Thursday, August 25

I never could think of what they were saying, anyway.

Warm summer nights are always good times for heroes and heroines to talk, and that is how we come upon them now so prosaically; Miss Austen has shown by example, and many authors have since imitated her, in that summer evenings are inherently appropriate times to have meaningful communication between character and character, especially in a novel.

More often than not, we would rather spend them--summer nights, that is--in the silent looming tall-shadows of our own thoughts or the peaceful company of as many companions as we can gather round us. The compromise of these two extremes is what our heroes are doing now. They are having a quiet conversation with each other and will not soon after follow into either extreme like good conformists but separate into empty halls and rooms filled with few people and even more sparse conversation.

Right now, though, they are leaning on the parapet, watching the sky turn dark, with their backs to the sunset. They are talking in normal voices, not the quiet, low tones in which we might expect to overhear tidbits of serious and solemn exchanges. No, the woman is plainly dressed, and modest, and the man bored. He is picking at the inside seam of his surcoat, or jacket, or whatever it is; it is all rather difficult to see but lights and darks as the sun is rather far down in the west. You think that maybe he is talking loudly and in a livelier manner because he wants to keep himself awake; we all have friends that amuse us that way. The lady is ignoring the fact that he is so loud, and rests her elbows on the parapet, looking down on the dark shadows beneath the wall.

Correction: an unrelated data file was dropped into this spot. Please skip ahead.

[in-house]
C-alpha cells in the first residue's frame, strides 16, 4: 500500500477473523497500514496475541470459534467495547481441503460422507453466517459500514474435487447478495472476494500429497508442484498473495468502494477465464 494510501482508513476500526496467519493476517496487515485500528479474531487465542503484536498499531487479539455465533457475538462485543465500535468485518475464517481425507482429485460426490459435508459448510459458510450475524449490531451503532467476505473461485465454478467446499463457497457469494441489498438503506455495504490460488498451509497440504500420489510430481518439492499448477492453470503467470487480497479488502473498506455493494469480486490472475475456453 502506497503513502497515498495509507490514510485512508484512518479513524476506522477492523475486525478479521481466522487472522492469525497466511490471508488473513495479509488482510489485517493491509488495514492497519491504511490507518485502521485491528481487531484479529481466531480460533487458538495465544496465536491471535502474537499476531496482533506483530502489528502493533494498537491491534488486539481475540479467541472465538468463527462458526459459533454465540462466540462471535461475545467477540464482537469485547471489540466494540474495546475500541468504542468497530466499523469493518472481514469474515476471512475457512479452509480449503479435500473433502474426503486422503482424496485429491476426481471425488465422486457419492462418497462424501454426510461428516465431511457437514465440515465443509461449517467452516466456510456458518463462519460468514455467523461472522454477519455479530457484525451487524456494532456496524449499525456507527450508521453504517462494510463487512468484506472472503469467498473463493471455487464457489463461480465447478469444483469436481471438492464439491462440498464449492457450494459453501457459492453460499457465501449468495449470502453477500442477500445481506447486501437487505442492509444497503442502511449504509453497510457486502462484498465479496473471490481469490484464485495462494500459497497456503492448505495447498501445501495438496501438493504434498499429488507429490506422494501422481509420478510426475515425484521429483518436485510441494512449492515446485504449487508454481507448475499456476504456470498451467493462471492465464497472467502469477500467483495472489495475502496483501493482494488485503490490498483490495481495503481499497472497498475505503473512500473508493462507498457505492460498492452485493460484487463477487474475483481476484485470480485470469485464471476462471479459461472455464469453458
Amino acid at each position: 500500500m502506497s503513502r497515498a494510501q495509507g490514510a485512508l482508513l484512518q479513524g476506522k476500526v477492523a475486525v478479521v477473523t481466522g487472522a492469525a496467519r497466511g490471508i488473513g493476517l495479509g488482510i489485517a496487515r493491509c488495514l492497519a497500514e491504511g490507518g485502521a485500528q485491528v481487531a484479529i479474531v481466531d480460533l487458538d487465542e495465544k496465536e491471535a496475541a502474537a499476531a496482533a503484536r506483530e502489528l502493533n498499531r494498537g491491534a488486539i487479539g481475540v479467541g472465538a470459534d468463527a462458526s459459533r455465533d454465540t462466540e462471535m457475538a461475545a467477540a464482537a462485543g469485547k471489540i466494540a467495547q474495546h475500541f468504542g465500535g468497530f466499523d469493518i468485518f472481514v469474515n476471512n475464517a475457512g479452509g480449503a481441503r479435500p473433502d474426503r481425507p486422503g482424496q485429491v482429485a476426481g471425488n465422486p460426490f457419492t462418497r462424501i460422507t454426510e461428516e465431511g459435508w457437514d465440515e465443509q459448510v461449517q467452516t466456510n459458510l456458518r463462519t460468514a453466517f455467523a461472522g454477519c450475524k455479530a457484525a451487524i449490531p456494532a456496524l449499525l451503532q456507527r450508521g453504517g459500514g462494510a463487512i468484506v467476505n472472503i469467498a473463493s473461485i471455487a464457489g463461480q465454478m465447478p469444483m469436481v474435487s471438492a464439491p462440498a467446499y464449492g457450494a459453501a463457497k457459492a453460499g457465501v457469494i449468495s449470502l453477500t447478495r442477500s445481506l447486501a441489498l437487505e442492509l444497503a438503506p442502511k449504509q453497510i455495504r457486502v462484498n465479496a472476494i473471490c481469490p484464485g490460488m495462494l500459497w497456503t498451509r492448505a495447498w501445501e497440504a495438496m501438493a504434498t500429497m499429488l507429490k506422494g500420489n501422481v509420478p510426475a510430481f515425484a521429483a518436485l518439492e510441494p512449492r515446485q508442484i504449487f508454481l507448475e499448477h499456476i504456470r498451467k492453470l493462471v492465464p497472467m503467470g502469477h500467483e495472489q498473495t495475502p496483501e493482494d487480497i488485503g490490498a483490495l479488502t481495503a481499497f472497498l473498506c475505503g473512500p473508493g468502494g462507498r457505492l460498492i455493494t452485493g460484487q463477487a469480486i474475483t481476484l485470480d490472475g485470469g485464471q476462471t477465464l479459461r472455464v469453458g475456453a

A couple walks by them in evening dress, and silence follows as each couple pretends not to have seen the other. The man that I told you about earlier is now quieter. The lady next to him turns and asks him a question, smiling, and he laughs, sits down cross-legged with his back to the wall, looking up at her and saying something in a quieter tone, more as if he wants her to laugh. She says something else, seriously, and then you see him convulse with laughter. From here, even, we can hear him laughing--what did she say?

But never mind, she is leaving. She brushes off her elbows, turns to face us for the first time. Unfortunately, now all we can see is her silhouette. Her hair curls behind her ears and hangs down a few inches, but it makes her look elegant and not disheveled, though she seems to be feeling more disheveled than elegant at the moment. Anyway, she was brushing off her elbows. She says one more thing to the man, who is recovering himself on the ground, and then walks off towards a tall stone building.

The man seems put out, and a little indignant. He pushes himself up off the ground and paces back and forth four times--seven paces each way--and then shakes his head. He runs towards the tall building, and the scene we can see now is only the darkness, the slowly fading night. The moon is high above us, and the sunset behind us is dim. The breeze blows a soft, meandering way across the parapet, bumps like a sleepwalker into the tall building, and runs away tumbling sounds of music and laughing with it across the hills.

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